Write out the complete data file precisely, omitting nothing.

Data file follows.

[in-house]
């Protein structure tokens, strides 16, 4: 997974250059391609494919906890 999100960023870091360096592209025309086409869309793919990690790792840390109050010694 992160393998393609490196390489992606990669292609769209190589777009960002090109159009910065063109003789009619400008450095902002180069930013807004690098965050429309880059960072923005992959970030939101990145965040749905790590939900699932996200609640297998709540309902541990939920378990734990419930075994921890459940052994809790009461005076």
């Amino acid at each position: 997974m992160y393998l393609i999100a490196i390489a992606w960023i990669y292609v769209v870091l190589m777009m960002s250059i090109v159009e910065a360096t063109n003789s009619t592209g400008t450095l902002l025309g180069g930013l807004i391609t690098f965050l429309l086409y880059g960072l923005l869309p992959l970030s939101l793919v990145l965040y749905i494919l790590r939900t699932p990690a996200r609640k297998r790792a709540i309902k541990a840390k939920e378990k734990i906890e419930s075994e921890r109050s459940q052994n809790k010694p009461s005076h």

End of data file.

[in-house]
């Protein structure tokens, strides 16, 4: 997974250059391609494919906890 999100960023870091360096592209025309086409869309793919990690790792840390109050010694 992160393998393609490196390489992606990669292609769209190589777009960002090109159009910065063109003789009619400008450095902002180069930013807004690098965050429309880059960072923005992959970030939101990145965040749905790590939900699932996200609640297998709540309902541990939920378990734990419930075994921890459940052994809790009461005076």
């Amino acid at each position: 997974m992160y393998l393609i999100a490196i390489a992606w960023i990669y292609v769209v870091l190589m777009m960002s250059i090109v159009e910065a360096t063109n003789s009619t592209g400008t450095l902002l025309g180069g930013l807004i391609t690098f965050l429309l086409y880059g960072l923005l869309p992959l970030s939101l793919v990145l965040y749905i494919l790590r939900t699932p990690a996200r609640k297998r790792a709540i309902k541990a840390k939920e378990k734990i906890e419930s075994e921890r109050s459940q052994n809790k010694p009461s005076h």